7 March 2008

I had originally planned to spend two nights at Oracle Observatory with three telescopes: ETX-90RA, ETX-125, and the PST (Personal Solar Telescope).  But the weather forecasts for Saturday, 8 March, were not good so I decided to just take the ETX-90RA and the PST and stay for one night.  I went up to Oracle early on Friday, 7 March, so that I could get set up and do some solar observing with the PST.  I arrived at 1245 MST (love that 20-minute drive vs the 8.5 hours it used to take) with clear skies and a slight breeze with the temperature at 63°F.
I completed setting up at 1400 MST.  Here's how the setup looked this visit.  (click the image to see a larger version; click "Index" to return to this page)

    I then walked around the area to see how the various plants were coming along as Spring approached.  Here are some shots of some of the more interesting ones.  (click an image to see a larger version; click "Index" to return to this page)

            Beginning at 1600 MST I did some solar observing with the PST piggybacked on the ETX-90RA.  I also had a "white light" solar filter on the ETX.  No sunspots were visible in either white light (ETX) or Hydrogen-Alpha light (PST).  In the PST there were three nice prominences visible.  I then did some testing with the OPT Camera Adapter to attach my Nikon D70 DSLR to the PST.  I tried "prime focus", "eyepiece projection" using a 12mm eyepiece, a 2X Barlow Lens, in various combinations but could not reach a focus.  Apparently the PST does not have enough focus travel to allow this to work with my D70.

            Sunset was at 1824 MST.  The temperature had dropped to 51°F and there were some clouds in the west.  This made for a pretty sunset. (click image for larger view)

                By 1925 MST the temperature was down to 43°F.  I did some more testing with the Meade mySKY.  GPS alignment was successful.  I pointed the mySKY at the star "Sirius" and it correctly identified it.  I pointed it at Saturn and again it correctly ID-ed it.  However, after that all objects that I asked it to "Goto" were at least 5 degrees off.  I even asked it to "Goto" Saturn but it was about 10° off!  As I wondered during my visit to Oracle Observatory last month, perhaps the mySKY doesn't like temperatures below 50°F.  Stay tuned...

                By 1950 the "Zodiacal Light" was clearly visible in the west.  I took several photos over the next 30 minutes in an attempt to best capture this elusive "dust in the plane of the Solar System".  You can see it as the thin vertical pale shaft of light in the center of the image below.  On the left and right you will see some clouds in our atmosphere that were captured during the 2 minute exposure with the D70 set at ISO 1600.  You may find it easier to see the Zodiacal Light in the image if you use "averted vision" (look away to the left or right of the image rather than looking at the center).  (click for a larger view)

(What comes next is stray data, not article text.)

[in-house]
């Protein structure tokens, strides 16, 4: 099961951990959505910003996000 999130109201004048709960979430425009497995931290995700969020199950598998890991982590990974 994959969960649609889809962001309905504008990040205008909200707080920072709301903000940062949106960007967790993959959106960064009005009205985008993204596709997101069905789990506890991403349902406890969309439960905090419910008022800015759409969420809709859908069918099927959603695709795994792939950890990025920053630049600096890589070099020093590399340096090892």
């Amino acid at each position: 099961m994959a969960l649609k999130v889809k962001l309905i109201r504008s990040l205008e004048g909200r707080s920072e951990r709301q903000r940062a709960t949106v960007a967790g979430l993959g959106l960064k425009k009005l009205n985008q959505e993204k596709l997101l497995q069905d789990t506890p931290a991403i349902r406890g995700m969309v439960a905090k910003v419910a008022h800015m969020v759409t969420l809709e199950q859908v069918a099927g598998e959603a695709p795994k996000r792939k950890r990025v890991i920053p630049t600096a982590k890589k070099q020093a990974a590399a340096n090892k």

At 2030 MST, with the temperature down to 38°F, I decided to do some astrophotography through the ETX-90RA.  First up was M42, the Great Nebula in Orion.  I attached a wide-field adapter at prime focus and then added the OPT prime focus camera adapter to that.  I then attached the Stiletto Focuser to focus the image.  It had been awhile since I had first tried the Stiletto and then I had only tried it on the LXD75-8"SC (yes, the one that was stolen).  I was pleased to discover that it worked fine on the ETX-90.  I then swapped the Stiletto for the D70 DSLR.  The image appeared in focus in the viewfinder so I started taking some photos.  The best shots were 30 second exposures at ISO 1600.  Longer exposures were trailed as I was just letting the ETX Right Ascension motor do the tracking with the telescope on a Equatorial Mount and only roughly polar aligned.  After I completed a series of photographs of M42 I then moved the telescope to M45, the Pleiades.  I used the same set up for a series of exposures with 30 seconds being the best.  At this short duration there is no nebulosity visible however.  But the familiar star pattern is clearly visible.  Here are the two best photos, M42 on the left and M45 on the right.  Some Raw image adjustments were made in Apple Aperture 2. (click the images for a larger view)

                      By 2200 MST the temperature had climbed up to 41°F (indicative of the clouds to come).  I did some viewing of Saturn with a 9.7mm eyepiece (129X).  The Rings were visible, but had very little tilt so details were hard to see.  I was able to make out the Rings  in-front  of the planet.

                      I then decided to pack up some items and retire to the "Astronomer's Quarters" (my tent).  When I woke up at 0630 MST on Saturday the skies were totally overcast with the temperature 45°F.  I finished packing up and left Oracle Observatory at 0800 MST.  Until next time...

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